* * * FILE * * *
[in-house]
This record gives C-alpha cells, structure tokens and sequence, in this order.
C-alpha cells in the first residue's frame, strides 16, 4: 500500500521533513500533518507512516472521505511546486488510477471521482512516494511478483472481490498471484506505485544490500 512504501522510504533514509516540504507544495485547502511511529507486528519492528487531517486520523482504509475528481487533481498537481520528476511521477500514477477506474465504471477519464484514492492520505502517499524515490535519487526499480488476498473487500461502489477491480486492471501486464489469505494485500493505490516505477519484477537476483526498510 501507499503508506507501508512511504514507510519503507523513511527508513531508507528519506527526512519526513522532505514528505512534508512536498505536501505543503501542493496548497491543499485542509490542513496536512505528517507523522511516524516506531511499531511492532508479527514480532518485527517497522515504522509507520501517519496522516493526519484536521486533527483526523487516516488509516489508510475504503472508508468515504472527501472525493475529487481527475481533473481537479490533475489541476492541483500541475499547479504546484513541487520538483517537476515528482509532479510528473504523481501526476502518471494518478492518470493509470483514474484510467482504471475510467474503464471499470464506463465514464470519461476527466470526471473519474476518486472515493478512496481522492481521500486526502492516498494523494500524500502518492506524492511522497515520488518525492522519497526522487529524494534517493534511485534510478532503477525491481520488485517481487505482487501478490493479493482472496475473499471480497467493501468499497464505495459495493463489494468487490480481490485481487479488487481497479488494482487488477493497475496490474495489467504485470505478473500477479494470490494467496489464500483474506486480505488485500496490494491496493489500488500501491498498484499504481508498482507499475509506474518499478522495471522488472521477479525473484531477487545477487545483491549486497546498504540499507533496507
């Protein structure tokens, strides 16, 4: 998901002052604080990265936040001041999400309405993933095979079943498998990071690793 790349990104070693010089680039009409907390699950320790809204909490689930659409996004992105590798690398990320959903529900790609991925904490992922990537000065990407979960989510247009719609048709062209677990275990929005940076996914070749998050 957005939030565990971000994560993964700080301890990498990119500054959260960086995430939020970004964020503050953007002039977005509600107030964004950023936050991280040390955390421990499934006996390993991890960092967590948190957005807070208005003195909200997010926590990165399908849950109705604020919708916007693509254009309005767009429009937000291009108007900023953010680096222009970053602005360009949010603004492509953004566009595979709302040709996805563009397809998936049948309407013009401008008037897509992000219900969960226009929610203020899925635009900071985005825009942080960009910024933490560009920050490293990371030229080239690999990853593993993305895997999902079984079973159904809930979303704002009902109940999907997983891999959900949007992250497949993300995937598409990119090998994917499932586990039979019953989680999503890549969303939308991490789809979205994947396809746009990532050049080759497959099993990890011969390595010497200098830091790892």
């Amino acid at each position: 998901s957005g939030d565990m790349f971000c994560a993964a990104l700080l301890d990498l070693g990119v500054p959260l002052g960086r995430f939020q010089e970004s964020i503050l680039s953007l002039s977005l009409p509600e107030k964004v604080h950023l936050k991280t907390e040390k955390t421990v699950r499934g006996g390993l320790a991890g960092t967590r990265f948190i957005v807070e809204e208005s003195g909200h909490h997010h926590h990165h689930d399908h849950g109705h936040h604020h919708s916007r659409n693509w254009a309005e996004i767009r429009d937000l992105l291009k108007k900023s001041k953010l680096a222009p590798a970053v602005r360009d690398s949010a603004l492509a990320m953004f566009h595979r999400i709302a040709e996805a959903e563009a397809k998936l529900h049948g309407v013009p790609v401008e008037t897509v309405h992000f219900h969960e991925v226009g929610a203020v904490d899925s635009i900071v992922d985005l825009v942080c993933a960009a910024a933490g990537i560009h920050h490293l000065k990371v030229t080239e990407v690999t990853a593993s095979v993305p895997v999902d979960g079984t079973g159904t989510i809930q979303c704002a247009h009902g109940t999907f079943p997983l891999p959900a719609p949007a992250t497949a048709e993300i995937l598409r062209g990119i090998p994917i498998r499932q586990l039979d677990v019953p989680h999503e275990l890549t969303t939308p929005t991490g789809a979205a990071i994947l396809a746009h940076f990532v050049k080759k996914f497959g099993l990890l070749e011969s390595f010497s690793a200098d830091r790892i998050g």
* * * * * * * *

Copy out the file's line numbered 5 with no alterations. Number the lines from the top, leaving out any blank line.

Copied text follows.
């Amino acid at each position: 998901s957005g939030d565990m790349f971000c994560a993964a990104l700080l301890d990498l070693g990119v500054p959260l002052g960086r995430f939020q010089e970004s964020i503050l680039s953007l002039s977005l009409p509600e107030k964004v604080h950023l936050k991280t907390e040390k955390t421990v699950r499934g006996g390993l320790a991890g960092t967590r990265f948190i957005v807070e809204e208005s003195g909200h909490h997010h926590h990165h689930d399908h849950g109705h936040h604020h919708s916007r659409n693509w254009a309005e996004i767009r429009d937000l992105l291009k108007k900023s001041k953010l680096a222009p590798a970053v602005r360009d690398s949010a603004l492509a990320m953004f566009h595979r999400i709302a040709e996805a959903e563009a397809k998936l529900h049948g309407v013009p790609v401008e008037t897509v309405h992000f219900h969960e991925v226009g929610a203020v904490d899925s635009i900071v992922d985005l825009v942080c993933a960009a910024a933490g990537i560009h920050h490293l000065k990371v030229t080239e990407v690999t990853a593993s095979v993305p895997v999902d979960g079984t079973g159904t989510i809930q979303c704002a247009h009902g109940t999907f079943p997983l891999p959900a719609p949007a992250t497949a048709e993300i995937l598409r062209g990119i090998p994917i498998r499932q586990l039979d677990v019953p989680h999503e275990l890549t969303t939308p929005t991490g789809a979205a990071i994947l396809a746009h940076f990532v050049k080759k996914f497959g099993l990890l070749e011969s390595f010497s690793a200098d830091r790892i998050g």